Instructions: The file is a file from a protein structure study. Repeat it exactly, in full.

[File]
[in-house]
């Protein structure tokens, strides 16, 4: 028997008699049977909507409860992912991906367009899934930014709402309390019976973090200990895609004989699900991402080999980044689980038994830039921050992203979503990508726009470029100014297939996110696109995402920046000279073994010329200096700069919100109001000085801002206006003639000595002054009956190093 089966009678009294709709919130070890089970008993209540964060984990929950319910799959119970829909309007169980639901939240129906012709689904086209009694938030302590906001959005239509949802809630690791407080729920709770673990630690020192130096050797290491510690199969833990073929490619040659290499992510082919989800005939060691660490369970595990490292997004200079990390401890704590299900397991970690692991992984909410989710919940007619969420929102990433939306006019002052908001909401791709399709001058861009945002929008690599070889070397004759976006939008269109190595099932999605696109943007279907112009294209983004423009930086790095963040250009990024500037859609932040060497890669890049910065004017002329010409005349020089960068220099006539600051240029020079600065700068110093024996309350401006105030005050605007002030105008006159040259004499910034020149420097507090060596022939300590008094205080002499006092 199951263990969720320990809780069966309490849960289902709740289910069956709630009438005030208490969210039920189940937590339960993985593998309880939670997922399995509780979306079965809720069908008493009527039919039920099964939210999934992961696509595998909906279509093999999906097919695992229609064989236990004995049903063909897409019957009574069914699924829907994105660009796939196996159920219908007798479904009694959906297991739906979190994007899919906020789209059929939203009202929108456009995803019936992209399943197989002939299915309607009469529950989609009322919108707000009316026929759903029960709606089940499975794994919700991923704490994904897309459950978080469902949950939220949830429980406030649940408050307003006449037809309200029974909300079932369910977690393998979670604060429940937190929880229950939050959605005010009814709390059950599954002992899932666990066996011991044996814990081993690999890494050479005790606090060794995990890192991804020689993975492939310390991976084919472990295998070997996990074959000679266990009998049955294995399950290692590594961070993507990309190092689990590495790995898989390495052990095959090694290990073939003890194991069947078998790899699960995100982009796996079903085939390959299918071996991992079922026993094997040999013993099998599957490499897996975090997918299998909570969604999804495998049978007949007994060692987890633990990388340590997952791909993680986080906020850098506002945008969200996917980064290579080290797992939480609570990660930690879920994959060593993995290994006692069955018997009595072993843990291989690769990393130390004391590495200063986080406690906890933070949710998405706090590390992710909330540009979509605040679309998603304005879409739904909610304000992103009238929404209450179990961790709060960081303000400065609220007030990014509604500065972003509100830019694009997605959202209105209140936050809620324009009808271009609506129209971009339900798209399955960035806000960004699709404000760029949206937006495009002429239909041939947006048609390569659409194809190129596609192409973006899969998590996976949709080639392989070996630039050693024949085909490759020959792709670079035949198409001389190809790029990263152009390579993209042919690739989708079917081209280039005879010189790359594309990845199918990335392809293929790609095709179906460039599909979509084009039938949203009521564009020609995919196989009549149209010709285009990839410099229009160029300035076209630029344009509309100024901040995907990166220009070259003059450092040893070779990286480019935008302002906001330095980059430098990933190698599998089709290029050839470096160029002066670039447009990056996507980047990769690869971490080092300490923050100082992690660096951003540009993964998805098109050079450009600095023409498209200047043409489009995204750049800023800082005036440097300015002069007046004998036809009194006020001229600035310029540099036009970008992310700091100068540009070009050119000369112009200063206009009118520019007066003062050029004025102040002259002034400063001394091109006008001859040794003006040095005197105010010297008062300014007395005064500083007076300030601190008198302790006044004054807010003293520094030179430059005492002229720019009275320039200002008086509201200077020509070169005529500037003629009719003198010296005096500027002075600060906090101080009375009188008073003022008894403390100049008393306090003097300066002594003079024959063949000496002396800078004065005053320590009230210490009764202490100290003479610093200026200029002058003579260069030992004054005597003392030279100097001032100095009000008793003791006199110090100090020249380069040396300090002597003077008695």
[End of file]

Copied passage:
[in-house]
């Protein structure tokens, strides 16, 4: 028997008699049977909507409860992912991906367009899934930014709402309390019976973090200990895609004989699900991402080999980044689980038994830039921050992203979503990508726009470029100014297939996110696109995402920046000279073994010329200096700069919100109001000085801002206006003639000595002054009956190093 089966009678009294709709919130070890089970008993209540964060984990929950319910799959119970829909309007169980639901939240129906012709689904086209009694938030302590906001959005239509949802809630690791407080729920709770673990630690020192130096050797290491510690199969833990073929490619040659290499992510082919989800005939060691660490369970595990490292997004200079990390401890704590299900397991970690692991992984909410989710919940007619969420929102990433939306006019002052908001909401791709399709001058861009945002929008690599070889070397004759976006939008269109190595099932999605696109943007279907112009294209983004423009930086790095963040250009990024500037859609932040060497890669890049910065004017002329010409005349020089960068220099006539600051240029020079600065700068110093024996309350401006105030005050605007002030105008006159040259004499910034020149420097507090060596022939300590008094205080002499006092 199951263990969720320990809780069966309490849960289902709740289910069956709630009438005030208490969210039920189940937590339960993985593998309880939670997922399995509780979306079965809720069908008493009527039919039920099964939210999934992961696509595998909906279509093999999906097919695992229609064989236990004995049903063909897409019957009574069914699924829907994105660009796939196996159920219908007798479904009694959906297991739906979190994007899919906020789209059929939203009202929108456009995803019936992209399943197989002939299915309607009469529950989609009322919108707000009316026929759903029960709606089940499975794994919700991923704490994904897309459950978080469902949950939220949830429980406030649940408050307003006449037809309200029974909300079932369910977690393998979670604060429940937190929880229950939050959605005010009814709390059950599954002992899932666990066996011991044996814990081993690999890494050479005790606090060794995990890192991804020689993975492939310390991976084919472990295998070997996990074959000679266990009998049955294995399950290692590594961070993507990309190092689990590495790995898989390495052990095959090694290990073939003890194991069947078998790899699960995100982009796996079903085939390959299918071996991992079922026993094997040999013993099998599957490499897996975090997918299998909570969604999804495998049978007949007994060692987890633990990388340590997952791909993680986080906020850098506002945008969200996917980064290579080290797992939480609570990660930690879920994959060593993995290994006692069955018997009595072993843990291989690769990393130390004391590495200063986080406690906890933070949710998405706090590390992710909330540009979509605040679309998603304005879409739904909610304000992103009238929404209450179990961790709060960081303000400065609220007030990014509604500065972003509100830019694009997605959202209105209140936050809620324009009808271009609506129209971009339900798209399955960035806000960004699709404000760029949206937006495009002429239909041939947006048609390569659409194809190129596609192409973006899969998590996976949709080639392989070996630039050693024949085909490759020959792709670079035949198409001389190809790029990263152009390579993209042919690739989708079917081209280039005879010189790359594309990845199918990335392809293929790609095709179906460039599909979509084009039938949203009521564009020609995919196989009549149209010709285009990839410099229009160029300035076209630029344009509309100024901040995907990166220009070259003059450092040893070779990286480019935008302002906001330095980059430098990933190698599998089709290029050839470096160029002066670039447009990056996507980047990769690869971490080092300490923050100082992690660096951003540009993964998805098109050079450009600095023409498209200047043409489009995204750049800023800082005036440097300015002069007046004998036809009194006020001229600035310029540099036009970008992310700091100068540009070009050119000369112009200063206009009118520019007066003062050029004025102040002259002034400063001394091109006008001859040794003006040095005197105010010297008062300014007395005064500083007076300030601190008198302790006044004054807010003293520094030179430059005492002229720019009275320039200002008086509201200077020509070169005529500037003629009719003198010296005096500027002075600060906090101080009375009188008073003022008894403390100049008393306090003097300066002594003079024959063949000496002396800078004065005053320590009230210490009764202490100290003479610093200026200029002058003579260069030992004054005597003392030279100097001032100095009000008793003791006199110090100090020249380069040396300090002597003077008695």